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But that black Anchor floating still
Over the piny eastern hill.
The Lady grew sick with a weight of fear,
And veiled her eyes; she then did hear
Of the blood in her own veins, to and fro.
There was a mist in the sunless air,
Which shook as it were with an earthquake's
But the very weeds that blossomed there
Were moveless, and each mighty rock
Stood on its basis steadfastly;
The Anchor was seen no more on high.
But piled around, with summits hid
In lines of cloud at intervals,
Stood many a mountain pyramid
On two dread mountains, from whose crest,
Those tower-encircled cities stood.
A vision strange such towers to see,
And columns framed of marble white,
From touch of mortal instrument,
Shot o'er the vales, or lustre lent
But still the Lady heard that clang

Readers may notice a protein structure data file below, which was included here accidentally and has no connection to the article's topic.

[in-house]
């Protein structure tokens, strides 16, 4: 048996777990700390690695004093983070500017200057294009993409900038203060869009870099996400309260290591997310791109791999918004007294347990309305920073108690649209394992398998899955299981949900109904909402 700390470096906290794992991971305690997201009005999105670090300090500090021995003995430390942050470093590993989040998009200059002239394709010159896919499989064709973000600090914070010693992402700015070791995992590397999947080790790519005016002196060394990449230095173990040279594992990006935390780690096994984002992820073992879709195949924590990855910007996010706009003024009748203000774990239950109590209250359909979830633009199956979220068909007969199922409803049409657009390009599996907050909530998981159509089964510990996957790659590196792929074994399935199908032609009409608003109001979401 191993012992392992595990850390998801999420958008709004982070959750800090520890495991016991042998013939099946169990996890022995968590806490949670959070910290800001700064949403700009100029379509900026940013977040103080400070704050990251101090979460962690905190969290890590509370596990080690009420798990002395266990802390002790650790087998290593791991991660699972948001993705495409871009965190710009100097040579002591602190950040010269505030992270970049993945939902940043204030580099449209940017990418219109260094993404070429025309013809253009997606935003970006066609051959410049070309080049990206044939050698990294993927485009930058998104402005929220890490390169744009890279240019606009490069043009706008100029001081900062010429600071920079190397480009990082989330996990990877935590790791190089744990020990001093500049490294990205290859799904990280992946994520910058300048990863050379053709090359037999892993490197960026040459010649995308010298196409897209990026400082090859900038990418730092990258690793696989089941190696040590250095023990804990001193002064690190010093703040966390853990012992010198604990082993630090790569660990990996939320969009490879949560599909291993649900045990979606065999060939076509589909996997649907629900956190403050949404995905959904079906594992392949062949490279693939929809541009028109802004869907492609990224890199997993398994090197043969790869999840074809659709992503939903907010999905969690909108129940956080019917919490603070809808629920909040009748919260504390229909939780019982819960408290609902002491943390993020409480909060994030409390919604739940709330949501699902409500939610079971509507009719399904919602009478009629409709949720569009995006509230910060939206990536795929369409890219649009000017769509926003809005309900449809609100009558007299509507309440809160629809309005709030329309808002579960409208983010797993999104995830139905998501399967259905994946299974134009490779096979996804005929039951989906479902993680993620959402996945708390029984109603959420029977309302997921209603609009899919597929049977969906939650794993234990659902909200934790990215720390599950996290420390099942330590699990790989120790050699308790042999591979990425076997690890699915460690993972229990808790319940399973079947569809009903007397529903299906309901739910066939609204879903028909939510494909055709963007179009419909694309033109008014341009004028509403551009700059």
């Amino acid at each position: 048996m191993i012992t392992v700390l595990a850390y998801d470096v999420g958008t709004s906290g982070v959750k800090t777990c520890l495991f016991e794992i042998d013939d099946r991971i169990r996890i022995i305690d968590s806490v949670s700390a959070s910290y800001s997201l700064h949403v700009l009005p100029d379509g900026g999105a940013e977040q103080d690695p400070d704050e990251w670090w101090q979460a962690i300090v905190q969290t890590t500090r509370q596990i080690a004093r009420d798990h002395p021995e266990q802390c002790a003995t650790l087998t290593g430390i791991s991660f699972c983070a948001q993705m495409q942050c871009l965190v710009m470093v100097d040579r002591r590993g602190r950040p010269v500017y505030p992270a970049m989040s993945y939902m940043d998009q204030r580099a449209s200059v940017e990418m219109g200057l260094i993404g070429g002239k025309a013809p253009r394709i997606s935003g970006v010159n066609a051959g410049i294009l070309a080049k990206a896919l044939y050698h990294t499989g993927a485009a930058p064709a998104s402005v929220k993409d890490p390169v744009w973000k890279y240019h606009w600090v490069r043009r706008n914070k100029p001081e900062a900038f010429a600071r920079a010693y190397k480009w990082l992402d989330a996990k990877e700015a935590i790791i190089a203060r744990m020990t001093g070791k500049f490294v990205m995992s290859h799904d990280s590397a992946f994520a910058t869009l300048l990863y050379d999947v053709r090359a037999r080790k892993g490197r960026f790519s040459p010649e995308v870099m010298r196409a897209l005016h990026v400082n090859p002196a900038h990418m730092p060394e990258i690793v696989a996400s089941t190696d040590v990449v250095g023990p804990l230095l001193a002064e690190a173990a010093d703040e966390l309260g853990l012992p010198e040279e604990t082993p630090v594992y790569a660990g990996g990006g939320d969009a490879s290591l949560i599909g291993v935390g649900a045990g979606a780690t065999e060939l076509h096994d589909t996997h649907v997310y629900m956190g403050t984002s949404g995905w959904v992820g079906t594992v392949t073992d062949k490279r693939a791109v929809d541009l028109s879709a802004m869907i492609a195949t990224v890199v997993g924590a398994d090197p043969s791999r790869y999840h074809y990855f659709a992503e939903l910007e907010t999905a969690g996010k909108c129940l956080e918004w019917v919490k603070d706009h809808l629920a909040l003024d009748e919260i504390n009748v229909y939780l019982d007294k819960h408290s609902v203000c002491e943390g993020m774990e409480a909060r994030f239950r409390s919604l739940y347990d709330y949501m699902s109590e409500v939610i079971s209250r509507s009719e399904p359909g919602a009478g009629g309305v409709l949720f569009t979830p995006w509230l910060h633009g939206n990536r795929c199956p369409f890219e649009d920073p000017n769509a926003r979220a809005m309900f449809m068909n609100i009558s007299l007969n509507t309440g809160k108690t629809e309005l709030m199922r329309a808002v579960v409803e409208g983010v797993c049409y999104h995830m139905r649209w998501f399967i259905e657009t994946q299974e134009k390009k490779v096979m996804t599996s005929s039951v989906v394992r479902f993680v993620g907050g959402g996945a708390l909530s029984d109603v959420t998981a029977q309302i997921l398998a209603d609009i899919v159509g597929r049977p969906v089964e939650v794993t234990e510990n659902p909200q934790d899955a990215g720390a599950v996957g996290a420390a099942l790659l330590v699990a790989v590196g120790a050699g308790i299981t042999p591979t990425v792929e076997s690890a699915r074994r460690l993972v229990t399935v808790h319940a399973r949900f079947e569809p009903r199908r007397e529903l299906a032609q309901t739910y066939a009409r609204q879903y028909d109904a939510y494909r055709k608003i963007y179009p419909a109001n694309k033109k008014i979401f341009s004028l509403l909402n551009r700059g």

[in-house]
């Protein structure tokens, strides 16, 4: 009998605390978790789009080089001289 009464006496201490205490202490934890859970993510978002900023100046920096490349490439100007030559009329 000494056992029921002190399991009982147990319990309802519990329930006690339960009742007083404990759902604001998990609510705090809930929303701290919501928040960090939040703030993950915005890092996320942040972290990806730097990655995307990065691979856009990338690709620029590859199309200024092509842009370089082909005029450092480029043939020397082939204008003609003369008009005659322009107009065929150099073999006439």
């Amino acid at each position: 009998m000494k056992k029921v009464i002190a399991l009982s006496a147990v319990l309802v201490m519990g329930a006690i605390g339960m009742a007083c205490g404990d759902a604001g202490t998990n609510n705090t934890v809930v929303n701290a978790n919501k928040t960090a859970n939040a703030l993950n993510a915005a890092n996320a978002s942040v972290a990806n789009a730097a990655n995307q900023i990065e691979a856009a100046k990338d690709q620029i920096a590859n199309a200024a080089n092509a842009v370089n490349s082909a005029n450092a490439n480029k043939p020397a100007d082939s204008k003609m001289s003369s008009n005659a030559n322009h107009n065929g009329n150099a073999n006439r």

And still the mist whose light did hang
On those high domes her look she cast.
Sudden, from out that city sprung
A light that made the earth grow red; Two flames that each with quivering tongue Licked its high domes, and overhead Among those mighty towers and fanes Dropped fire, as a volcano rains
Its sulphurous ruin on the plains.
And hark! a rush as if the deep
Had burst its bonds; she looked be
And saw over the western steep
A raging flood descend, and wind Through that wide vale; she felt no fear, But said within herself, 'Tis clear
These towers are Nature's own, and she
And now those raging billows came
Of the whirlpool bore her to and fro.
The flames were fiercely vomited
And dreary light did widely shed
O'er that vast flood's suspended foam, Beneath the smoke which hung its night On the stained cope of heaven's light.
The plank whereon that Lady sate
Was driven through the chasms, about and
Between the peaks so desolate
Of the drowning mountains, in and out, As the thistle-beard on a whirlwind sails While the flood was filling those hollow vales.
At last her plank an eddy crost,
And bore her to the city's wall,
Which now the flood had reached almost;
Through the domes of those mighty palaces.
The eddy whirled her round and round